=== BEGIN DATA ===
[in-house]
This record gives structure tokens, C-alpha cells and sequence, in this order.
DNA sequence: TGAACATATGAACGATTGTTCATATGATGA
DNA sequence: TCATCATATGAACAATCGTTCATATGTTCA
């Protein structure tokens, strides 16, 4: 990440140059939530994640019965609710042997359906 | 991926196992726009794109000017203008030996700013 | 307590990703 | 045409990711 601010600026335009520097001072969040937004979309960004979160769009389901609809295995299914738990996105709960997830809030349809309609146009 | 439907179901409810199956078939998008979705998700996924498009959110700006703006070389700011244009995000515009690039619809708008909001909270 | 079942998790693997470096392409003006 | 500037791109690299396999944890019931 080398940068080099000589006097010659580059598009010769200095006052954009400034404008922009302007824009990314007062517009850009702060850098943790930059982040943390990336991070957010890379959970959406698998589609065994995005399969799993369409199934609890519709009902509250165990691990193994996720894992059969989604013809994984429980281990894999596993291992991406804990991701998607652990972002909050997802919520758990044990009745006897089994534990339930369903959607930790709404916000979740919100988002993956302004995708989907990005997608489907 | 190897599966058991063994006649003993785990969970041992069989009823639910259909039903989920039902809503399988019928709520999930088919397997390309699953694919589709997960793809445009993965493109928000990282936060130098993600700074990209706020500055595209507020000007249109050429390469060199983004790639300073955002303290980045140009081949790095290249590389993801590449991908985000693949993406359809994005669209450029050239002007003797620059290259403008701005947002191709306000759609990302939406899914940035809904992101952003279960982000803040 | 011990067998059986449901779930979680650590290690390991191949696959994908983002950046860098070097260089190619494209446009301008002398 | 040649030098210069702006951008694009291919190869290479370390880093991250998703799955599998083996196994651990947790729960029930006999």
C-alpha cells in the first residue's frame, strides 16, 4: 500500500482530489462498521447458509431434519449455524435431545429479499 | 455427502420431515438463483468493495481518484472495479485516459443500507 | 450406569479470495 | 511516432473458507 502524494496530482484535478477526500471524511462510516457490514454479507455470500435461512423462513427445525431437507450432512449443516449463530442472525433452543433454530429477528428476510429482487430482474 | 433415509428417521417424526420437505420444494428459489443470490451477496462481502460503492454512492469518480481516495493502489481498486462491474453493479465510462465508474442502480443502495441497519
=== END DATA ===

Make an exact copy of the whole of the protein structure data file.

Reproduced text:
[in-house]
This record gives structure tokens, C-alpha cells and sequence, in this order.
DNA sequence: TGAACATATGAACGATTGTTCATATGATGA
DNA sequence: TCATCATATGAACAATCGTTCATATGTTCA
């Protein structure tokens, strides 16, 4: 990440140059939530994640019965609710042997359906 | 991926196992726009794109000017203008030996700013 | 307590990703 | 045409990711 601010600026335009520097001072969040937004979309960004979160769009389901609809295995299914738990996105709960997830809030349809309609146009 | 439907179901409810199956078939998008979705998700996924498009959110700006703006070389700011244009995000515009690039619809708008909001909270 | 079942998790693997470096392409003006 | 500037791109690299396999944890019931 080398940068080099000589006097010659580059598009010769200095006052954009400034404008922009302007824009990314007062517009850009702060850098943790930059982040943390990336991070957010890379959970959406698998589609065994995005399969799993369409199934609890519709009902509250165990691990193994996720894992059969989604013809994984429980281990894999596993291992991406804990991701998607652990972002909050997802919520758990044990009745006897089994534990339930369903959607930790709404916000979740919100988002993956302004995708989907990005997608489907 | 190897599966058991063994006649003993785990969970041992069989009823639910259909039903989920039902809503399988019928709520999930088919397997390309699953694919589709997960793809445009993965493109928000990282936060130098993600700074990209706020500055595209507020000007249109050429390469060199983004790639300073955002303290980045140009081949790095290249590389993801590449991908985000693949993406359809994005669209450029050239002007003797620059290259403008701005947002191709306000759609990302939406899914940035809904992101952003279960982000803040 | 011990067998059986449901779930979680650590290690390991191949696959994908983002950046860098070097260089190619494209446009301008002398 | 040649030098210069702006951008694009291919190869290479370390880093991250998703799955599998083996196994651990947790729960029930006999």
C-alpha cells in the first residue's frame, strides 16, 4: 500500500482530489462498521447458509431434519449455524435431545429479499 | 455427502420431515438463483468493495481518484472495479485516459443500507 | 450406569479470495 | 511516432473458507 502524494496530482484535478477526500471524511462510516457490514454479507455470500435461512423462513427445525431437507450432512449443516449463530442472525433452543433454530429477528428476510429482487430482474 | 433415509428417521417424526420437505420444494428459489443470490451477496462481502460503492454512492469518480481516495493502489481498486462491474453493479465510462465508474442502480443502495441497519